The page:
At the upcoming Rio+20 development conference in Brazil, six Fukushima Prefecture residents who will be attending want to offer world delegates a look at the darker side of nuclear power.
Many of the six were forced to evacuate their homes following the accident at the Fukushima No. 1 nuclear power plant triggered by last year's Great East Japan Earthquake and tsunami.
"The government is talking up its experience in the Tohoku region," devastated by the March 11, 2011, tsunami, says Akira Kawasaki of the nonprofit organization Peace Boat. "At the same time it's brushing the Fukushima issue under the table.
"There are developing countries that still find nuclear power attractive. We want to reach out to them and explain the consequences."
At the Fukushima Prefectural Office on June 12, the six members introduced included local activists, a self-described housewife and a college student.
The NGO delegates will make their appeal at the so-called "people's summit" of side events to the official negotiations at Rio+20, a follow-up to the first U.N.-led Earth Summit of 1992 in Rio de Janeiro.
Academics, scientists, negotiators and global leaders will make up most of the official teams to Rio+20, also known as the U.N. Conference on Sustainable Development, which will run from June 20-22.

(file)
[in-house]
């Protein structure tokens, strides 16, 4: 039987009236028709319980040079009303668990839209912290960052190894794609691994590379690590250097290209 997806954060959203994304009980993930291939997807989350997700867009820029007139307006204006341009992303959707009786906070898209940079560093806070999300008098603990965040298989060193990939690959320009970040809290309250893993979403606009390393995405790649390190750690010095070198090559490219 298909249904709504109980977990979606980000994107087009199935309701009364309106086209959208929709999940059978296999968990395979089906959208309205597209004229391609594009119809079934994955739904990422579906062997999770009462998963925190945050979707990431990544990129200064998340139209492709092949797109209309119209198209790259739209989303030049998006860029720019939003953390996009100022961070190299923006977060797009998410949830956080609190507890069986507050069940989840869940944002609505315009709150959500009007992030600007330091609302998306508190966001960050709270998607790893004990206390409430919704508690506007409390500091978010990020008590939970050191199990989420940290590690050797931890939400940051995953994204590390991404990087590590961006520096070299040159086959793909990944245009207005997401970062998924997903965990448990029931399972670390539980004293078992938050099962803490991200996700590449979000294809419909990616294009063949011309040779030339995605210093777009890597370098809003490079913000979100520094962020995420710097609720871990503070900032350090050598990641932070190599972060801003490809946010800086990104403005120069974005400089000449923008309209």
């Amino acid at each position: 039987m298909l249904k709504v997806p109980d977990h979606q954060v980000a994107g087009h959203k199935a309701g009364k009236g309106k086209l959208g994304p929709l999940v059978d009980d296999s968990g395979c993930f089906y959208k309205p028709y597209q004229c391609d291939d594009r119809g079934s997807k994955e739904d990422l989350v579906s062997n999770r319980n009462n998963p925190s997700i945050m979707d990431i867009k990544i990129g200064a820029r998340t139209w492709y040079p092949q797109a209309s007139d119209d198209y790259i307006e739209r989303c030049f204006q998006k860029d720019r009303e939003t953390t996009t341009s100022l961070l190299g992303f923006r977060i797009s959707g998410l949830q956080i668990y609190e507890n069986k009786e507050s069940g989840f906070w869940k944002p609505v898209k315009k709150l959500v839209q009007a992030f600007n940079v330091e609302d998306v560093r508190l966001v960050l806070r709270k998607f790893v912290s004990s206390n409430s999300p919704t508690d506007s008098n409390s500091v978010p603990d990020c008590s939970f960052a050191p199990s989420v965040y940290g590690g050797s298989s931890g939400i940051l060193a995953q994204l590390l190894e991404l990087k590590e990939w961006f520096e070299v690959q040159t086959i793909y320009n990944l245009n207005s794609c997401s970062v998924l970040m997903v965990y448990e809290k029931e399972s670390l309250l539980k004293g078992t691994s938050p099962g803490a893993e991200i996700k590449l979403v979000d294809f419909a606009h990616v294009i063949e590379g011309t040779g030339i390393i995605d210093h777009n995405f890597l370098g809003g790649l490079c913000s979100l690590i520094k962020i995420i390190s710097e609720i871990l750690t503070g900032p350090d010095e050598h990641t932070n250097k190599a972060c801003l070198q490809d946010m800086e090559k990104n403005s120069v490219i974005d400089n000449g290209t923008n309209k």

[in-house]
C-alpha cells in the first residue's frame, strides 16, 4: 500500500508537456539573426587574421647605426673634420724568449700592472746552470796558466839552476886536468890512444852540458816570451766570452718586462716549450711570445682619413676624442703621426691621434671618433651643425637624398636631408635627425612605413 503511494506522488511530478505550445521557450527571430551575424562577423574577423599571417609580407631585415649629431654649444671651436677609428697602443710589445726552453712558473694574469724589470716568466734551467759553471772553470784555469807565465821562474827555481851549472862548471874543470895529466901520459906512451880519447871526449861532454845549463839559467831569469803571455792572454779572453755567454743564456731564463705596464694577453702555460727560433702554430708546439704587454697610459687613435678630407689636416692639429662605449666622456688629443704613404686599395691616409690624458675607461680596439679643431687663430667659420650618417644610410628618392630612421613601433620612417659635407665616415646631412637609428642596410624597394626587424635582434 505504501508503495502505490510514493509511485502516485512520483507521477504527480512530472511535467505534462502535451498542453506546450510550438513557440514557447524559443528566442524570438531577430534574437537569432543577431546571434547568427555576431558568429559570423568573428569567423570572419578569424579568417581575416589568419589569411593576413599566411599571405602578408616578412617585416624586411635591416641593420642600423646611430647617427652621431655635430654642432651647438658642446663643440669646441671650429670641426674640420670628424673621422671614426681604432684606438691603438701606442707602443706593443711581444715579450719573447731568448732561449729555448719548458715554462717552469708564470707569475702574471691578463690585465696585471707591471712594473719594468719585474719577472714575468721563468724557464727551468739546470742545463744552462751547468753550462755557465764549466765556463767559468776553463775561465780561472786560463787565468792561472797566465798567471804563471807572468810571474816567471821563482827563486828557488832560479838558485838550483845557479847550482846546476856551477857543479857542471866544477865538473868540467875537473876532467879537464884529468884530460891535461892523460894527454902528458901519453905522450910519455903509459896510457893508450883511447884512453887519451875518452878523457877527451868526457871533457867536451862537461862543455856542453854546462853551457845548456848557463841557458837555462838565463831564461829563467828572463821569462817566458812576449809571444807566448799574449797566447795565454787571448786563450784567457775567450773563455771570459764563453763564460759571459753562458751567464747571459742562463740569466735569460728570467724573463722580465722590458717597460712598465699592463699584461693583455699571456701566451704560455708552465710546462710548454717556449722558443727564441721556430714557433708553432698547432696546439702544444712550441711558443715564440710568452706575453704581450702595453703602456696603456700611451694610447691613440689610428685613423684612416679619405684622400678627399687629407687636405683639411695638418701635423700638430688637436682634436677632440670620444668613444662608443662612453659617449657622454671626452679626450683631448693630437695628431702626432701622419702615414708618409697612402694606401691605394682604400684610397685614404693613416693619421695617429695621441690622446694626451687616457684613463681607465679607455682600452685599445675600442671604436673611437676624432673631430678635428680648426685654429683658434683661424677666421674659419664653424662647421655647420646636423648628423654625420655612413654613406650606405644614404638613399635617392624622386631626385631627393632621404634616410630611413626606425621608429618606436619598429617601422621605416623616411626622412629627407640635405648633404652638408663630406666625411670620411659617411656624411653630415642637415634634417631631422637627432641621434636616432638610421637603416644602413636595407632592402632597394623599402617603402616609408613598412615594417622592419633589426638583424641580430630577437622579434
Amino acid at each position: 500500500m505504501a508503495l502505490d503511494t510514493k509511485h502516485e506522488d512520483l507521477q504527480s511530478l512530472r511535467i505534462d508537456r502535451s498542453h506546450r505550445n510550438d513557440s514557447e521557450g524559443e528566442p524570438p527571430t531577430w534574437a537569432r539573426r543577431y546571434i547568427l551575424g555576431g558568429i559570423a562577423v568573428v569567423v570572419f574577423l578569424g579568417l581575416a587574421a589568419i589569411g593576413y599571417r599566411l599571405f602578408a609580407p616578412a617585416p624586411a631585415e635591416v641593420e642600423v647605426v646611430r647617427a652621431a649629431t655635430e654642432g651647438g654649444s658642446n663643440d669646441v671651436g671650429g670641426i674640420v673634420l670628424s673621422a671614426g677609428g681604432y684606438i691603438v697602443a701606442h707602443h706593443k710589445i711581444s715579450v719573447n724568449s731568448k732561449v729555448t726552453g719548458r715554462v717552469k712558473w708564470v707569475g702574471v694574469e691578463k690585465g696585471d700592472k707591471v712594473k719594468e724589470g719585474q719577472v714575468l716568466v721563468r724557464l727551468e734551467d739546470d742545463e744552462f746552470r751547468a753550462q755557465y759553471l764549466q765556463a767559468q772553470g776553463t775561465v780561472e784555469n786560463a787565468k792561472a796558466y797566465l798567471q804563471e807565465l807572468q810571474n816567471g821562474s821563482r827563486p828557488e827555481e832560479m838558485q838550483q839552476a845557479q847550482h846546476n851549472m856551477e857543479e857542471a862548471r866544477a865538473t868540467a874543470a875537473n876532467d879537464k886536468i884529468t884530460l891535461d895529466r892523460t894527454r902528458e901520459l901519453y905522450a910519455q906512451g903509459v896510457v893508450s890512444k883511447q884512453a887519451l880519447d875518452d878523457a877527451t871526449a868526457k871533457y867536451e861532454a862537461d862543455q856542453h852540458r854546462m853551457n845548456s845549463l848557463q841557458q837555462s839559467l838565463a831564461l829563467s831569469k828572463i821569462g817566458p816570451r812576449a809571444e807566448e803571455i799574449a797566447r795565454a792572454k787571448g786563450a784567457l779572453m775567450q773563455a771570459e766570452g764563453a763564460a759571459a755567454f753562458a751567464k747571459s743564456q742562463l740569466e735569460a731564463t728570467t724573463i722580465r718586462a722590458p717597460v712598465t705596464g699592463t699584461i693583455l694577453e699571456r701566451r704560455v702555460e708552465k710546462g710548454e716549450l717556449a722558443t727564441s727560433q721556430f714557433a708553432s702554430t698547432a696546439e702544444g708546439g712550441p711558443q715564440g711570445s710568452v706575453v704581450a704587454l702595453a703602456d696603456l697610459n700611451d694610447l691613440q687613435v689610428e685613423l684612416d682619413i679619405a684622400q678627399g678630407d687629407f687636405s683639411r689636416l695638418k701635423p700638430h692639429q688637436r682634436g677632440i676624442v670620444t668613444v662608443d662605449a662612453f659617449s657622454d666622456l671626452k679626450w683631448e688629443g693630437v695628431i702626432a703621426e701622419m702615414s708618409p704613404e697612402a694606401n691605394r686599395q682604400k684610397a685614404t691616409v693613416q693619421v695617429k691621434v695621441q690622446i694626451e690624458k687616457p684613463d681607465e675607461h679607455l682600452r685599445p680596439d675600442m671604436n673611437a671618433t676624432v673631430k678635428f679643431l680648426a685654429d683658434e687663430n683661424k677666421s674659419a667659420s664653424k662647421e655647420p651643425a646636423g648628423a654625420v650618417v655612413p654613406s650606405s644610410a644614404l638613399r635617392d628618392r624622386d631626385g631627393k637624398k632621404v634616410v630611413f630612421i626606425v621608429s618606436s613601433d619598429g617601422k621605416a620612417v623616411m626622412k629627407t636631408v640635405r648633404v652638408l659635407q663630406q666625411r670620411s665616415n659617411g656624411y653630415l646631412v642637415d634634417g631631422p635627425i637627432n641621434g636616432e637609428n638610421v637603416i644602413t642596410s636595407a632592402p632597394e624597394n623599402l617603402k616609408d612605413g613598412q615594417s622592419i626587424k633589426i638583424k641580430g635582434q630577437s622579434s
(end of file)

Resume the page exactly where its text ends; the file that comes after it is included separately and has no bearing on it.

The aim of the Fukushima residents is not to court global commiseration, says delegate Kenta Sato, from the group Never Give Up Iitate, formed in support of one of the evacuated communities.
"We want the world to look at Japan in a hard light," Sato says. "Our aim is not to bring out issues that are immediately visible, such as health problems caused by radiation, but the various ruptures it has caused."
The group's agenda is exactly opposite that of Japan's official representatives, whose stated goals are to offer expertise in disaster countermeasures, as well as share its advanced energy technologies.
The Fukushima representatives will likely find a more receptive audience in Rio de Janeiro than at home.
On June 8, Prime Minister Yoshihiko Noda announced the central government's decision to restart the Oi nuclear reactors in Fukui Prefecture, despite widespread misapprehension.
On June 11 a citizen's group marched through Fukushima city, calling for a lawsuit against Tokyo Electric Power Co., the operator of the Fukushima No. 1 nuclear plant, for negligence resulting in death.
"We have to enlist as much aid as we can," says Fukushima University student Miyuki Hona, also a delegate. The Fukushima native studied in Germany last year and found her peers there more active and knowledgeable than her classmates at home.
"There are people right here who've lost interest. Fukushima is something they're forgetting about."
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